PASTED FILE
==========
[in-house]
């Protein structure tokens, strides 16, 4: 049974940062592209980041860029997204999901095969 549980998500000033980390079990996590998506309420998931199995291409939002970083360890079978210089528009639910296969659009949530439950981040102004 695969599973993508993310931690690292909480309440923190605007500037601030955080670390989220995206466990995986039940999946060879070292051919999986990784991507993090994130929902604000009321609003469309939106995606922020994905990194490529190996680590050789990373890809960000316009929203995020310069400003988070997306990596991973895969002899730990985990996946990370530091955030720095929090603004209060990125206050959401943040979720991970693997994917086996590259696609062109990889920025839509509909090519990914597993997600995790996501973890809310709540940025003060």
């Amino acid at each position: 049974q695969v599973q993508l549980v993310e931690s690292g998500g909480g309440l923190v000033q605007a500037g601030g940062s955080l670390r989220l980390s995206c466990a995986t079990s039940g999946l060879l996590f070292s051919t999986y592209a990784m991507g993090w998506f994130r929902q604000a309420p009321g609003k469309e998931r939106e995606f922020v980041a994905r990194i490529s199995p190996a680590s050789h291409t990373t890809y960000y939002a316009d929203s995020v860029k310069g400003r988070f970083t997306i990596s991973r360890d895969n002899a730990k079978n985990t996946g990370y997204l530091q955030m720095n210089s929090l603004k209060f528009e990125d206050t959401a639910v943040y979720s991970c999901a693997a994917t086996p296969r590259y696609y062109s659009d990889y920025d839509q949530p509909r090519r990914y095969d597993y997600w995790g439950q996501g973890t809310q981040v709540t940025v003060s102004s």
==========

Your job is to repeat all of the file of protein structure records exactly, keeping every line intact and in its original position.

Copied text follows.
[in-house]
């Protein structure tokens, strides 16, 4: 049974940062592209980041860029997204999901095969 549980998500000033980390079990996590998506309420998931199995291409939002970083360890079978210089528009639910296969659009949530439950981040102004 695969599973993508993310931690690292909480309440923190605007500037601030955080670390989220995206466990995986039940999946060879070292051919999986990784991507993090994130929902604000009321609003469309939106995606922020994905990194490529190996680590050789990373890809960000316009929203995020310069400003988070997306990596991973895969002899730990985990996946990370530091955030720095929090603004209060990125206050959401943040979720991970693997994917086996590259696609062109990889920025839509509909090519990914597993997600995790996501973890809310709540940025003060």
């Amino acid at each position: 049974q695969v599973q993508l549980v993310e931690s690292g998500g909480g309440l923190v000033q605007a500037g601030g940062s955080l670390r989220l980390s995206c466990a995986t079990s039940g999946l060879l996590f070292s051919t999986y592209a990784m991507g993090w998506f994130r929902q604000a309420p009321g609003k469309e998931r939106e995606f922020v980041a994905r990194i490529s199995p190996a680590s050789h291409t990373t890809y960000y939002a316009d929203s995020v860029k310069g400003r988070f970083t997306i990596s991973r360890d895969n002899a730990k079978n985990t996946g990370y997204l530091q955030m720095n210089s929090l603004k209060f528009e990125d206050t959401a639910v943040y979720s991970c999901a693997a994917t086996p296969r590259y696609y062109s659009d990889y920025d839509q949530p509909r090519r990914y095969d597993y997600w995790g439950q996501g973890t809310q981040v709540t940025v003060s102004s």